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In response to this question, Ustadha Shazia Ahmad quotes a Shafi'i jurist,

“45.1 (Abu Ishaq Shirazi:) A woman is not obliged to serve her husband by baking, grinding flour, cooking, washing, or any other kind of service, because the marriage contract entails, for her part, only that she let him enjoy her sexually, and she is not obligated to do other than that. Rather, it is considered sunna in our school for the wife to do the housework...[al-Muhadhdhab fi Fiqh al-Imam al-Shafi’i]

However, U. Shazia Ahmad still goes on to say,

A woman is not obliged to work, but rather, she is expected to take care of her husband, children, and home. This is from the sunnah in our school, and it is considered obligatory in the Hanafi school. In traditional societies, a woman is honored and admired for her efficiency, cooking skills, and cleanliness in the home. You will find that these womanly duties, when done well, contribute to the safety, security, love, and emotional stability of a Muslim household. Do not undermine them for they are important things that affect the whole family.

She also ends her answer with a link to another Q&A about the obligation of obeying husband in everything.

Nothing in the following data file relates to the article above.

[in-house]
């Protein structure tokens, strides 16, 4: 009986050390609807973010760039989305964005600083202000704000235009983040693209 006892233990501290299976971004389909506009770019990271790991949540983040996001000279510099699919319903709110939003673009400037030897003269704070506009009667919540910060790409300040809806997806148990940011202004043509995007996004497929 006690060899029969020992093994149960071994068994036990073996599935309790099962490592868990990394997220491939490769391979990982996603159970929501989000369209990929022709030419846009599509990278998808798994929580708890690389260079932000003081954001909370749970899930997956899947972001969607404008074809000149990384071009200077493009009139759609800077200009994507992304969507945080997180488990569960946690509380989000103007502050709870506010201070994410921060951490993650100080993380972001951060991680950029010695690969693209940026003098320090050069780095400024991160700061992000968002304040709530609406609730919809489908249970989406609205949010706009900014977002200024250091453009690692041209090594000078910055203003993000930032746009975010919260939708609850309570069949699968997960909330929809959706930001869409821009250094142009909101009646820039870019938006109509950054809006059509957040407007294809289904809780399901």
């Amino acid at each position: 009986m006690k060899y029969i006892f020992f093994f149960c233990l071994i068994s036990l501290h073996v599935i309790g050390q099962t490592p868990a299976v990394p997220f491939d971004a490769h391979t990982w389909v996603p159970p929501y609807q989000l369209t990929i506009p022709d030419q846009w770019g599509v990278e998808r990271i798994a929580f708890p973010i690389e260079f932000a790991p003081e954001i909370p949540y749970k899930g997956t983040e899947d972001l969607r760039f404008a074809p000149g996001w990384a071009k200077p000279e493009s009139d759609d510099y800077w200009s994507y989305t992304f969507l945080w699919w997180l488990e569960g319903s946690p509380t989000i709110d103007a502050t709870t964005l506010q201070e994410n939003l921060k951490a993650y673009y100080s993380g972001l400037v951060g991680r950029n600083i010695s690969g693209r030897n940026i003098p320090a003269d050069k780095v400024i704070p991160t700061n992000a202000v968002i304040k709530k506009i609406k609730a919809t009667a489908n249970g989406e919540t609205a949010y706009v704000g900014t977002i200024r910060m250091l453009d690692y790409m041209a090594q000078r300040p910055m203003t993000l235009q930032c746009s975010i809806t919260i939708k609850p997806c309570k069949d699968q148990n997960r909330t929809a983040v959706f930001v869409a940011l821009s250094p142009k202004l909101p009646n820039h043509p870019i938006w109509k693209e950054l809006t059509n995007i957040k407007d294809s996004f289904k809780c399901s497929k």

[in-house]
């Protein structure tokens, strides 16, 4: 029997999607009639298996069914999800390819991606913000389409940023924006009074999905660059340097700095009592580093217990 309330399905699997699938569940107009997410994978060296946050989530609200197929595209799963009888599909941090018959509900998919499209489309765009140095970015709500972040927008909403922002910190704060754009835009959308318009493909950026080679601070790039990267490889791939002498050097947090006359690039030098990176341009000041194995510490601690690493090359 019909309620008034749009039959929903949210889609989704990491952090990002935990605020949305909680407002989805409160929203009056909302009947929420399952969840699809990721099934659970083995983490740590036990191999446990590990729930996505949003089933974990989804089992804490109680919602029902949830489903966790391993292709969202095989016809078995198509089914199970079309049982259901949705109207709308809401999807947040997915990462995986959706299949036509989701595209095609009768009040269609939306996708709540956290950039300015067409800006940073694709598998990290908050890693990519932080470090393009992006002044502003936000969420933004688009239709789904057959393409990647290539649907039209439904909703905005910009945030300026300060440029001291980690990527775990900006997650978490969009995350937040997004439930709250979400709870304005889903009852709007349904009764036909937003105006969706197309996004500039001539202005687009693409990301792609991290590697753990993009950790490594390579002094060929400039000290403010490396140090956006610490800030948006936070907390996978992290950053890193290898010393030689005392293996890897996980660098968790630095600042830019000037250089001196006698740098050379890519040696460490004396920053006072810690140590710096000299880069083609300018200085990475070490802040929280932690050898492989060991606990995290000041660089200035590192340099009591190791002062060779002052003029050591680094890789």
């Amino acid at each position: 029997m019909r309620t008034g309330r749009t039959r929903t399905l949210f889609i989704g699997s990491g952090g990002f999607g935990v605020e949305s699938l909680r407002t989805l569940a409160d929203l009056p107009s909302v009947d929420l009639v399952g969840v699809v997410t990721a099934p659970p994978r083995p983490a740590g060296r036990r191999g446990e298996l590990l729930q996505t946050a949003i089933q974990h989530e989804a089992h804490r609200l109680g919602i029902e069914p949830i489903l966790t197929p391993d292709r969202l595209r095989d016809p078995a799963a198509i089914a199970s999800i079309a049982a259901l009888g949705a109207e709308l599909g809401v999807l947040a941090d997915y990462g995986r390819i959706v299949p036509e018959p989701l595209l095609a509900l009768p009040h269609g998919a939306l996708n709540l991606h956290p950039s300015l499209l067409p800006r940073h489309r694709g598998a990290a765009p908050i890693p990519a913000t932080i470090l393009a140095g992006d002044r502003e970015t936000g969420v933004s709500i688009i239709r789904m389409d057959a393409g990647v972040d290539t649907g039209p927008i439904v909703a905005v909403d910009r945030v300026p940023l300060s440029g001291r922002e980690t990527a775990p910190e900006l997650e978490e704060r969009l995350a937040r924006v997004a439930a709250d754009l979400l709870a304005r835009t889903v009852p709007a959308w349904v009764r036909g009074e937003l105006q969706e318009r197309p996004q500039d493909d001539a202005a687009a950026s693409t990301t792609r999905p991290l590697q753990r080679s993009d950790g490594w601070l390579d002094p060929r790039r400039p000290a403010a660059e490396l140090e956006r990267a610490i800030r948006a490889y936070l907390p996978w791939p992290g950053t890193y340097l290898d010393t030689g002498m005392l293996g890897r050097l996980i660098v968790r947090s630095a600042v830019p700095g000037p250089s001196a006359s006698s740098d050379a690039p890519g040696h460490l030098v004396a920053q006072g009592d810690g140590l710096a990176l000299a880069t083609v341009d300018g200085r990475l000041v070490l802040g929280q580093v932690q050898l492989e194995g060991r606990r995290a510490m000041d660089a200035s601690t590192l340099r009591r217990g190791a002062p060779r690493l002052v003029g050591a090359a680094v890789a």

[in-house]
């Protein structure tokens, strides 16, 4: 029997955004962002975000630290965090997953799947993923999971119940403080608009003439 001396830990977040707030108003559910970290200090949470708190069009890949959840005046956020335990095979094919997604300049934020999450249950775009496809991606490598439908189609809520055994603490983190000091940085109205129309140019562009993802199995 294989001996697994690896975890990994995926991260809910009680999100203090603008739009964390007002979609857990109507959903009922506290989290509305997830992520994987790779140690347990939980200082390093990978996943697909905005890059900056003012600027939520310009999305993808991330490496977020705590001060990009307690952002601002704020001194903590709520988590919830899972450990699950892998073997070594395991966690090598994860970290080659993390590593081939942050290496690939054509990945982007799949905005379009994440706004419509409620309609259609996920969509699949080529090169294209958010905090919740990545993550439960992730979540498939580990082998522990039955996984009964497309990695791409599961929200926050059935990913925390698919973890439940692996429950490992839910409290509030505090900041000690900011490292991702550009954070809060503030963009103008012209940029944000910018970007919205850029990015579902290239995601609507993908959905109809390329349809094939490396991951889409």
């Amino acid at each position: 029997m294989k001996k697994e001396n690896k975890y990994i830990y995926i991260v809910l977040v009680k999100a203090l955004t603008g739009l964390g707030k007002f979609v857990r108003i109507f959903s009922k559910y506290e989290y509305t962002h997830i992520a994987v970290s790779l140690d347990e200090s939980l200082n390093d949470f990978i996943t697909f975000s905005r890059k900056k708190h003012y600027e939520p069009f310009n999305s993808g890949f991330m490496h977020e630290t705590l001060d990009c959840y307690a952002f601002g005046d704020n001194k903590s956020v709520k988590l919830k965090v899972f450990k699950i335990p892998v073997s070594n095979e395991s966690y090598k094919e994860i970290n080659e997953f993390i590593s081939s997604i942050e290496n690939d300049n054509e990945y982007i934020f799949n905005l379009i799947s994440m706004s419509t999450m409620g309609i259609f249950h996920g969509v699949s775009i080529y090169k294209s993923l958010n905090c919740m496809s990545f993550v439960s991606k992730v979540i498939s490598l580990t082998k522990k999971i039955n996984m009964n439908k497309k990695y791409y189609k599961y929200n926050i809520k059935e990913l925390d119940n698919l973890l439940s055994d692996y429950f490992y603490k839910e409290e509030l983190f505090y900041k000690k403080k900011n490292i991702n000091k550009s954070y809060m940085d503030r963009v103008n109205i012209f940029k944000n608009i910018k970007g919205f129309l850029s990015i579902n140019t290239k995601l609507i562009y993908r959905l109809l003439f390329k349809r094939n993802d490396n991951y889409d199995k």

So, this leaves me confused:

According to Islam (the Shafi'i school, in particular) is it a woman's duty to cook and clean?

If cooking and cleaning are not a woman's duty by default, would they become her duties if her husband requires her to do them? (given that obeying husband regarding permissible actions is obligatory)

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  • She is consistent in saying it is Sunnah rather than an obligation. I am not sure where the confusion is.
    – The Z
    Jun 3, 2022 at 11:11
  • would it become an obligation if the husband requires it?
    – HK70
    Jun 3, 2022 at 11:17
  • @HK70 The Hadith of Fatima (ra) complaining to the Prophet (pbuh) of the harsh nature of her work and the Prophet's reaction shows Islam has a sense of gender roles, check this video for explanation, youtu.be/kgqrhPUhINc Jun 4, 2022 at 9:47

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